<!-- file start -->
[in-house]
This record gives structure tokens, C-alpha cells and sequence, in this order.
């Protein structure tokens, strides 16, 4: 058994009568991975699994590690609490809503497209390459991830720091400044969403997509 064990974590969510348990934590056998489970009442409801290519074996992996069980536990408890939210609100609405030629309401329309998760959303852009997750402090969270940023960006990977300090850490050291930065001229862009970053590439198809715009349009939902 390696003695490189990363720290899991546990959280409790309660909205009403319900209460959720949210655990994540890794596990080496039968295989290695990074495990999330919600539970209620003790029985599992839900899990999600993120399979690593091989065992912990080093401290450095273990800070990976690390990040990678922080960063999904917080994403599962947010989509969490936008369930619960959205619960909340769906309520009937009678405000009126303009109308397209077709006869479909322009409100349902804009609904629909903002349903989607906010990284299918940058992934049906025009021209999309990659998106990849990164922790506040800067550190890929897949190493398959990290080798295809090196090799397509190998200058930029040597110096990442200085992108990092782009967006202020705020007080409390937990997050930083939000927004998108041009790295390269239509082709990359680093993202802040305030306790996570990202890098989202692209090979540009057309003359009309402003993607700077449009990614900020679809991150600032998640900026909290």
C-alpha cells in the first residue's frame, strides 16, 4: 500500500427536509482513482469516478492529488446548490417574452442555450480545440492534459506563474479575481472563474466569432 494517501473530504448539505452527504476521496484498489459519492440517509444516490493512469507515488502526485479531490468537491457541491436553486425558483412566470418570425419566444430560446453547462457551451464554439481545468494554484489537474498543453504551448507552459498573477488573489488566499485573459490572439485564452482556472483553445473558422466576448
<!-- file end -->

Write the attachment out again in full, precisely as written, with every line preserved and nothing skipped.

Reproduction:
[in-house]
This record gives structure tokens, C-alpha cells and sequence, in this order.
């Protein structure tokens, strides 16, 4: 058994009568991975699994590690609490809503497209390459991830720091400044969403997509 064990974590969510348990934590056998489970009442409801290519074996992996069980536990408890939210609100609405030629309401329309998760959303852009997750402090969270940023960006990977300090850490050291930065001229862009970053590439198809715009349009939902 390696003695490189990363720290899991546990959280409790309660909205009403319900209460959720949210655990994540890794596990080496039968295989290695990074495990999330919600539970209620003790029985599992839900899990999600993120399979690593091989065992912990080093401290450095273990800070990976690390990040990678922080960063999904917080994403599962947010989509969490936008369930619960959205619960909340769906309520009937009678405000009126303009109308397209077709006869479909322009409100349902804009609904629909903002349903989607906010990284299918940058992934049906025009021209999309990659998106990849990164922790506040800067550190890929897949190493398959990290080798295809090196090799397509190998200058930029040597110096990442200085992108990092782009967006202020705020007080409390937990997050930083939000927004998108041009790295390269239509082709990359680093993202802040305030306790996570990202890098989202692209090979540009057309003359009309402003993607700077449009990614900020679809991150600032998640900026909290």
C-alpha cells in the first residue's frame, strides 16, 4: 500500500427536509482513482469516478492529488446548490417574452442555450480545440492534459506563474479575481472563474466569432 494517501473530504448539505452527504476521496484498489459519492440517509444516490493512469507515488502526485479531490468537491457541491436553486425558483412566470418570425419566444430560446453547462457551451464554439481545468494554484489537474498543453504551448507552459498573477488573489488566499485573459490572439485564452482556472483553445473558422466576448